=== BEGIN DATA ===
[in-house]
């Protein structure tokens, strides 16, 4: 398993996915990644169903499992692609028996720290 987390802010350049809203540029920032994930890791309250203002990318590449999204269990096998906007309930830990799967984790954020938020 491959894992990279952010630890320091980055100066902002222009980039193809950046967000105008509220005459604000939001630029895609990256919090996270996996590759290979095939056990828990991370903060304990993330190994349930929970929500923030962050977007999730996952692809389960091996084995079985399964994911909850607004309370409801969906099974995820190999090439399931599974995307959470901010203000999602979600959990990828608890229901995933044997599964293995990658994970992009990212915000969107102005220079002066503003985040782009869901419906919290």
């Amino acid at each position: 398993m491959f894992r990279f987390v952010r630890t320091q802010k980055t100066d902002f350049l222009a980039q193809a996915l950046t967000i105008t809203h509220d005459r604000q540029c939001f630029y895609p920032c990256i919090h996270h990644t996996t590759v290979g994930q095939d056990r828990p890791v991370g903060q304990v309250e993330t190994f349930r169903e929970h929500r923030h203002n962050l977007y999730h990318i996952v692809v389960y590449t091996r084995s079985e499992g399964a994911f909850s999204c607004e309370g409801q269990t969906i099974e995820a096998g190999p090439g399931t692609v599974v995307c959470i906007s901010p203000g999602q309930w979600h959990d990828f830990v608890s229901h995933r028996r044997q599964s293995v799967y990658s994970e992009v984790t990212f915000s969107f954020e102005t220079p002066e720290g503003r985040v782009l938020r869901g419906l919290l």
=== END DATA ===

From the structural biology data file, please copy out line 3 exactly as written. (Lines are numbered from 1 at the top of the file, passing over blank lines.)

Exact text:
């Amino acid at each position: 398993m491959f894992r990279f987390v952010r630890t320091q802010k980055t100066d902002f350049l222009a980039q193809a996915l950046t967000i105008t809203h509220d005459r604000q540029c939001f630029y895609p920032c990256i919090h996270h990644t996996t590759v290979g994930q095939d056990r828990p890791v991370g903060q304990v309250e993330t190994f349930r169903e929970h929500r923030h203002n962050l977007y999730h990318i996952v692809v389960y590449t091996r084995s079985e499992g399964a994911f909850s999204c607004e309370g409801q269990t969906i099974e995820a096998g190999p090439g399931t692609v599974v995307c959470i906007s901010p203000g999602q309930w979600h959990d990828f830990v608890s229901h995933r028996r044997q599964s293995v799967y990658s994970e992009v984790t990212f915000s969107f954020e102005t220079p002066e720290g503003r985040v782009l938020r869901g419906l919290l």